Information Technology Market Update Q2 2016
“For now, the economy seems to have been affected by Brexit, but this does not appear to have impacted negatively on the IT job market”
In our last market update in January we spoke about the technology market in Ireland seeing a steadily growing increase in the need for IT talent. Now that we are half way through the year, that trend hasn’t waned and, in fact, the need for IT staff has only intensified.
For many companies growing at incredible rates, there remains the question of what they can do to offset this issue.
In June this year, the Irish Government has launched a €1.9m initiative to help attract overseas talent to Ireland, called Tech/Life Ireland. The goal of this initiative is to help bring up to 3,000 of the best tech professionals to Ireland.
The website for this initiative, www.techlifeireland.com and digital resources like LinkedIn and Twitter will provide information about the tech environment and careers in Ireland, as well as practical advice about moving to Ireland and its lifestyle benefits. Some of the key features of the website include case studies of IT professionals that were successful in integrating into the local workforce and their experiences, regular reports based on tangible numbers, interviews and reports from some of Ireland’s most influential tech leaders and personalities.
The CEO of IDA Ireland, Martin Shanahan, has this to say: “Ireland has become a global technology hub attracting the strategic business activities of ICT companies. This has earned Ireland the reputation for being the heart of the ICT industry in Europe. The high quality of life available in Ireland, coupled with a thriving ICT sector attracts talent from around the world. This has been a key factor in the success of multinational companies here. IDA Ireland sees this trend continuing as more and more technology companies choose Ireland as a gateway to service the global market.”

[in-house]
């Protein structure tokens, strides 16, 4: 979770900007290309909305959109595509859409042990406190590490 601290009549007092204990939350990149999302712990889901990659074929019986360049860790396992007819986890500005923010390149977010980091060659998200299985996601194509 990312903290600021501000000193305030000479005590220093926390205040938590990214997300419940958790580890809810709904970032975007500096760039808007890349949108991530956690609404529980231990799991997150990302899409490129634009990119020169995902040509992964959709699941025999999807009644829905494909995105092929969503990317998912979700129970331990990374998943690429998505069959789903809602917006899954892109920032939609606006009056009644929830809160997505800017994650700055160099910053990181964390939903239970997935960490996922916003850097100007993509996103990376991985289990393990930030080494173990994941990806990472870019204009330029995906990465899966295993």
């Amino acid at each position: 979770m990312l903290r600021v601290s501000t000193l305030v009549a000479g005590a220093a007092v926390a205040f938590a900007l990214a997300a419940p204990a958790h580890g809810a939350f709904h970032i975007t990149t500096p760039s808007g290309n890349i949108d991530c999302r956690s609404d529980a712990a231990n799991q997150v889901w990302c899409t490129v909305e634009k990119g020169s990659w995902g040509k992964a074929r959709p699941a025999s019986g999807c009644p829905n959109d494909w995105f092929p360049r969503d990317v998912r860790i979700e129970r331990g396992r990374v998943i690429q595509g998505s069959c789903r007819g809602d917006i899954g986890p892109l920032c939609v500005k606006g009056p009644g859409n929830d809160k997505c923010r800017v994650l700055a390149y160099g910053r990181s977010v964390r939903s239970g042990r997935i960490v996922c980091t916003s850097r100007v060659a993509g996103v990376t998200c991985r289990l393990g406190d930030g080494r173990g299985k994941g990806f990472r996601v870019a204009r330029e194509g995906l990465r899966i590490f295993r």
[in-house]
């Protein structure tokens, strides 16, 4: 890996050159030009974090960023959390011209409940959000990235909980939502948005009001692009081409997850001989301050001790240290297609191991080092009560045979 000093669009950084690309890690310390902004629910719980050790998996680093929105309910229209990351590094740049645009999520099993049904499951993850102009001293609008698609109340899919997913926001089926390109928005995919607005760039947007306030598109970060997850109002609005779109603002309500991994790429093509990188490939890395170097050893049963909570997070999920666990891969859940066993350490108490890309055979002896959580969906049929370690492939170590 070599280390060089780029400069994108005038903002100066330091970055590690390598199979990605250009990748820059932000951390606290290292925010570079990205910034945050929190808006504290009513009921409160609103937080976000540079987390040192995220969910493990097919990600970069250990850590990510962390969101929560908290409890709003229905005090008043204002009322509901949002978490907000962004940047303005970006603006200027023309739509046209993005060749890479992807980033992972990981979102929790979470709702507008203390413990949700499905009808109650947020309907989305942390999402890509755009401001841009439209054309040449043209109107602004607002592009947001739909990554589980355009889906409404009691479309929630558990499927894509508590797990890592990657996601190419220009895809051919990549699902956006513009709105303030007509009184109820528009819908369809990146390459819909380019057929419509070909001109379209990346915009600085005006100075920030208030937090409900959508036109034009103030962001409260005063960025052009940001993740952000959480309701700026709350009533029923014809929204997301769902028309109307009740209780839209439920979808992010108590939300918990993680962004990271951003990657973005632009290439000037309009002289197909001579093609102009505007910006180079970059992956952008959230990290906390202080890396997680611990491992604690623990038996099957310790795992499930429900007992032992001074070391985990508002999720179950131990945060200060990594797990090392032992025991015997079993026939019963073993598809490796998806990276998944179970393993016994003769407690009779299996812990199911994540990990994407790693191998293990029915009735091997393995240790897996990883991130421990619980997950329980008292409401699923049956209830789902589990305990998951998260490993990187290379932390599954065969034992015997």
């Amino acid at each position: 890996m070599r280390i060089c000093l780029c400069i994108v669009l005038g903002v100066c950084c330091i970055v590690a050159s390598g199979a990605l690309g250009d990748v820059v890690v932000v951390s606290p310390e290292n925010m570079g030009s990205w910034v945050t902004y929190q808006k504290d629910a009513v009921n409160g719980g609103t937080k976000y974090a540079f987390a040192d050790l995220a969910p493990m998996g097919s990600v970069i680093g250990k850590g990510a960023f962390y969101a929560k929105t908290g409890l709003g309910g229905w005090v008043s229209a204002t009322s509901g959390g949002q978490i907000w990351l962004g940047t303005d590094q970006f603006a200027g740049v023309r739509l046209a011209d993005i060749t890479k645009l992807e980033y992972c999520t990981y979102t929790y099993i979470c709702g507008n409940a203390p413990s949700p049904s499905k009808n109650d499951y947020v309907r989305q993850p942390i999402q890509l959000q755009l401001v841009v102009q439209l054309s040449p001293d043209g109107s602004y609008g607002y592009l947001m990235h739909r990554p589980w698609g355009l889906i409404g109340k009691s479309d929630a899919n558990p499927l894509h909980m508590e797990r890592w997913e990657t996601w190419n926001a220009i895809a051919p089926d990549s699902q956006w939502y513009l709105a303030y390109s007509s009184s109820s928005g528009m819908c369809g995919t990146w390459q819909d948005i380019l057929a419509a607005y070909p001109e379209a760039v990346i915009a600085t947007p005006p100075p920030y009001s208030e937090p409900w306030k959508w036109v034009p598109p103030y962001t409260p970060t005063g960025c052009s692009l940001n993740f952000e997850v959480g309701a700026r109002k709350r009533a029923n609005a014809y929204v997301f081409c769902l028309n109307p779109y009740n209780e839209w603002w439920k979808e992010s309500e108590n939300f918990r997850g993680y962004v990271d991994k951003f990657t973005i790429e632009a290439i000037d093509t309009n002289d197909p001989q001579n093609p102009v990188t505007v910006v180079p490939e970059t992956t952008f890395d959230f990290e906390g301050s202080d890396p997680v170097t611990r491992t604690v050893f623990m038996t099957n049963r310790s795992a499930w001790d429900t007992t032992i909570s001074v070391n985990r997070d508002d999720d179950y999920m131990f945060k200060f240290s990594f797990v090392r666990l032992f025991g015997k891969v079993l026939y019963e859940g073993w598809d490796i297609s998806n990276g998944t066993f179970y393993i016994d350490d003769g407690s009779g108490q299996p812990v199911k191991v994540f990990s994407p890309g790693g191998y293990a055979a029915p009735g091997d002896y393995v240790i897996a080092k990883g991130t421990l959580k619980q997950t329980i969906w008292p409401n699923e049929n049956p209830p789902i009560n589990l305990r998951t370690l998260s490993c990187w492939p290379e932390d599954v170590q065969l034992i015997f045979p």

Generally, salaries continue to increase as they have done over the last 6 years. Some areas see greater increases than others. Areas such as Data Analysis/Science and Information Security are seeing some of the biggest growths, primarily driven by enterprise needs and adapting to the requirements of the technology landscape. This is partially driven by the lack of professionals in the local market and perhaps we can expect initiatives like Tech/Life Ireland to offset this in the coming year.
The Year Ahead
At the beginning of 2016, GDP growth for Ireland was expected at up to 6% (more conservatively expected to be 4.4% by some brokers). In the wake of Brexit, this has been cut to as low as 2.4% for 2017. The question remains, as Britain stabilises and as Europe responds to the departure of Britain from the European Union, will Ireland see a recovery in GDP expectations and will the confidence return? Here in Lincoln, our data does not show a reduction in the number of jobs that our clients ask us to fill. On the contrary, we have been an increase in the requirement across both the permanent and contract job market. For now, the economy seems to have been affected by Brexit, but this does not appear to have impacted negatively on the IT job market.
If you are thinking of a move this Q3, for a confidential discussion please contact me on firstname.lastname@example.org or call 01 661 0444.